EPSRC Reference: 
EP/F048769/1 
Title: 
The Variational Approach to Biharmonic Maps 
Principal Investigator: 
Moser, Professor R 
Other Investigators: 

Researcher CoInvestigators: 

Project Partners: 

Department: 
Mathematical Sciences 
Organisation: 
University of Bath 
Scheme: 
First Grant Scheme 
Starts: 
01 September 2009 
Ends: 
28 February 2013 
Value (£): 
215,987

EPSRC Research Topic Classifications: 

EPSRC Industrial Sector Classifications: 
No relevance to Underpinning Sectors 


Related Grants: 

Panel History: 
Panel Date  Panel Name  Outcome 
05 Mar 2008

Mathematics Prioritisation Panel (Science)

Announced


Summary on Grant Application Form 
When studying a certain class of geometric objects, it is often helpful to give special attention to the minimizers or maximizers of the quantities naturally associated to them. For instance, among all surfaces with fixed boundary, the ones that minimize the area are of special interest.For this project, we consider a different minimization principle. It is rooted in the theory of manifolds, which is the higherdimensional equivalent of surfaces. The geometrical objects in question are mappings of one manifold onto another. The quantity that is to by minimized, can be thought of as a measure for the behaviour of the curvature under such a mapping. The solutions of this minimization problem are called biharmonic maps, and they give rise to nonlinear partial differential equations.The calculus of variations is a theory from mathematical analysis which provides tools and methods to study minimization problems and the corresponding differential equations. The problem of biharmonic maps, however, does not quite fit into the usual framework of this theory. The main object of this project is to reconcile the methods of the calculus of variations with the structure of the problem at hand.To this end, the space of geometrical objects will have to be extended appropriately. The partial differential equations of the problem have to be studied on the extended space, and the analytic methods used for this purpose have to be combined with the underlying geometry.The problem of biharmonic maps is only one of several problems with similar structures. Some of them are derived from geometry, others from mathematical models in physics or other fields. Results obtained for biharmonic maps are likely to find applications in one of the other theories, and vice versa. Therefore the research will not be limited to biharmonic maps, although they are at its centre.Not much is currently known about variational aspects of problems of this type. A successful study of these questions could make the powerful tools of the calculus of variations available to geometers or mathematical physicists studying biharmonic maps and related theories. In addition, it will add new methods to the theories of the calculus of variations and partial differential equations.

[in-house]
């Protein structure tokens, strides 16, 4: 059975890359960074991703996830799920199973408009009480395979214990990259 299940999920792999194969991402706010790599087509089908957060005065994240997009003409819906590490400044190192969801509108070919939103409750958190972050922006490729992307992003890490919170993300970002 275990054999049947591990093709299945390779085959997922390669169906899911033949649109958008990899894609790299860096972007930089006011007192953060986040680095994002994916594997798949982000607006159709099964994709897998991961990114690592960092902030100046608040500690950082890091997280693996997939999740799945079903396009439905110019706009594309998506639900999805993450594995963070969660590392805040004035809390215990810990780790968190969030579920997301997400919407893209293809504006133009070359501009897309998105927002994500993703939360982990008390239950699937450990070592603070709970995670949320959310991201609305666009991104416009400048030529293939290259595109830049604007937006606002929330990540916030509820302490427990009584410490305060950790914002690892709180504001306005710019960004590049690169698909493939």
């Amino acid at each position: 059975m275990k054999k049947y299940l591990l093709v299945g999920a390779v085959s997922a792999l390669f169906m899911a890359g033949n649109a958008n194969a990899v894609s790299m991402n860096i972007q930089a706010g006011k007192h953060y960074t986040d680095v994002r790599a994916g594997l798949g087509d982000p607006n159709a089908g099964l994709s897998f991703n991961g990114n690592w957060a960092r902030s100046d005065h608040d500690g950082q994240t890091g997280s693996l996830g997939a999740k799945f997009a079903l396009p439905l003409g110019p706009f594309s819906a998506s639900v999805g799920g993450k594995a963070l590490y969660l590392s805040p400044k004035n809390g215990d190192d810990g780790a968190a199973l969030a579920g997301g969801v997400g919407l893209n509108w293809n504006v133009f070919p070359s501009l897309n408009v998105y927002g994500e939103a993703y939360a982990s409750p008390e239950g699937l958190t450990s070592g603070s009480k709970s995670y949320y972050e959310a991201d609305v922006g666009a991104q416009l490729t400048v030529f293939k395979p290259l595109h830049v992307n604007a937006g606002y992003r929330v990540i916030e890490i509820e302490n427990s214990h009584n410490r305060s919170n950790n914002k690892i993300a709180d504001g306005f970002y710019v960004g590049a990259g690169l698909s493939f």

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Summary 

Date Materialised 


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Further Information: 

Organisation Website: 
http://www.bath.ac.uk